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EC Extraction Fans - What's all the Buzz About?

EC Extraction Fans - What's all the Buzz About?

Craig Page |

AC fans (such as RVK) have been an industry workhorse for decades; helping growers exhaust and scrub hot, smelly air from their grow rooms time-after-time, rarely missing a beat. While they’re an ideal choice for those looking for a cheap and effective straightforward solution to a straightforward problem, they have their drawbacks and are generally surpassed by newer EC technology.


What’s the difference between AC and EC fans?

Essentially, it comes down to how the fan motor is powered and regulated. Traditionally, when powering a fan motor from a standard UK mains supply, the alternating current (AC) provided by this supply offers an alternating polarity (at a frequency of 50-60hz) that can be utilised by the electromagnets in the fan to generate rotational force. Because the technology used in AC motors is fairly straightforward, they've existed and been a staple for many years. The cost of manufacturing these fans is also relatively low, so it's easy to see why they've been - and continue to be - the first choice for new growers and those on a strict initial budget, especially when they're just used normally at full power.

EC motors on the other hand represent a real technological leap, converting the alternating current (AC) to direct current (DC) and then utilising sophisticated electronics to provide polarity to the electromagnets and modulate speed.

Why do I need an EC fan?

While operating AC fans normally at full power is certainly effective at removing air, should you need to reduce the fan speed below its default ‘full speed’ setting, you may encounter that infamous ‘hum’ or ‘buzz’ when paired with certain controllers. This noise is essentially created by the electrical inefficiency of this process, as wasted electricity is converted into sound (you’ll often still be using full power even though your fan isn’t running at full speed!). In order to eliminate this problem, you’ll need to spend more money on an additional controller that comes with the relevant coils and electronics needed to eliminate this noise. Even then, you’ll be limited by the pre-set fan speed ‘steps’ and will often be unable to utilise lower speed settings with bigger fans, as the motors simply aren’t designed to be run at those currents.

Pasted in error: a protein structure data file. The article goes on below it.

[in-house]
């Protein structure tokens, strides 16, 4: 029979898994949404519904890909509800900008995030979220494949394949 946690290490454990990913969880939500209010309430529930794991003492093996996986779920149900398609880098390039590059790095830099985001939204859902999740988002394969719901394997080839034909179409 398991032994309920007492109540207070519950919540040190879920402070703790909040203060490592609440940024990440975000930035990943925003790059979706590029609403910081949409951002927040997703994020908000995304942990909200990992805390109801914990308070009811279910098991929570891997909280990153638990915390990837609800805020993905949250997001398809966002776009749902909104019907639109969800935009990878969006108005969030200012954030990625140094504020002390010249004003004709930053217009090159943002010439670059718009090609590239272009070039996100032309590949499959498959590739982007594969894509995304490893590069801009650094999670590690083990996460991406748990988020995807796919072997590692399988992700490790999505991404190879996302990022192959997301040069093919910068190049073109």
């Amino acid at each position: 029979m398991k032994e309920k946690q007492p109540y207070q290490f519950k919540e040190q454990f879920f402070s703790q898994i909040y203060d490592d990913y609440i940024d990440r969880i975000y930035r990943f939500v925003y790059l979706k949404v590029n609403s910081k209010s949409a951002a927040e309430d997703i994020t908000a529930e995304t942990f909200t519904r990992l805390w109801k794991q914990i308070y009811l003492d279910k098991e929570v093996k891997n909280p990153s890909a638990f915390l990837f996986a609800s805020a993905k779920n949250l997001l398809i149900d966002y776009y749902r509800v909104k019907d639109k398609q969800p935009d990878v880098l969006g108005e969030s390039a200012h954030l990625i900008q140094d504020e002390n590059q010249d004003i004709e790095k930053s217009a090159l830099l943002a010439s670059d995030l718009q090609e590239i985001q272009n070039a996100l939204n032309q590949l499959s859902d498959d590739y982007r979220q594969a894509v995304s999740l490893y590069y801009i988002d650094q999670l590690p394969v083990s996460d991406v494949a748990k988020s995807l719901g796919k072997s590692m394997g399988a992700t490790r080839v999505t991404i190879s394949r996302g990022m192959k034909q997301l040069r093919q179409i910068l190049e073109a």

While these controllers are far from ideal, they’ve been the best solution to this problem for growers over the years. Thankfully, the introduction of EC technology has changed the rules of the game and now fully controllable, energy-efficient operation at any speed is possible straight out of the box. It no longer makes sense to purchase an AC fan with an expensive speed controller to correct for inefficiencies when it’s now possible to buy a quality EC fan and controller bundle for the same price or cheaper.

EC fans are designed to run smoothly and efficiently at any speed, only consuming the exact electricity needed for that specific speed setting – in fact, the vast majority of EC fans will come with a linear variable speed controller, while many (such as the Mountain Air Silent EC or U-Go EC fan range) will come with thermostatic controllers as standard or as an optional extra. Overall, the ability to seamlessly transition between fan speeds makes them much better at adapting to varying environments across all seasons, saving you energy and money in the process.

Just to give you a basic example: An RVK A1 6” (£87) provides 428m3/hr using 59 watts of electricity. A Rhino 6” EC fan (£150) provides 594m3/hr using only 40 watts. A similar airflow rate of 428m3/hr can be achieved by lowering the speed and reducing power consumption to 72%, using only 29w (half the power of an RVK for equivalent airflow). At current prices (34p per KWH) and a typical 5 year lifespan, this will provide a saving of around £447!

So which EC Fan Should I buy?

This will depend on exact needs, but when replacing an AC fan with an EC fan, a safe bet is to stick to the same diameter and look for a similar airflow rate (m3/hr), while ensuring that the airflow rate of the replacement fan doesn’t exceed the maximum rating of your carbon filter (unless you have full confidence in your ability to control fan speed below this limit). Those needing quiet operation should opt for a silenced version; if you’re making other efficiency upgrades to your grow area (such as replacing HID/HPS with LED), then it may be possible to go a size smaller, however the general principle of ‘bigger is better’ should apply to EC fans; by running a larger fan on a lower speed setting, you’ll reduce the noise and increase lifespan considerably. Do this with a silent EC fan and it’s possible to reduce the sound of your extraction fan to a whisper. Take a look at some top EC fan picks below:

Top Tip:
Combine a thermostatically controlled EC fan with a thermostat such as the G.A.S Day & Night Temperature Controller (for your heater) and you’ve got an unbeatable efficiency combination. Set your fan controller a couple of degrees above your heat controller and you’ll never unnecessarily over-heat your space. Swap your HPS for an LED Grow Light and take things to the next level!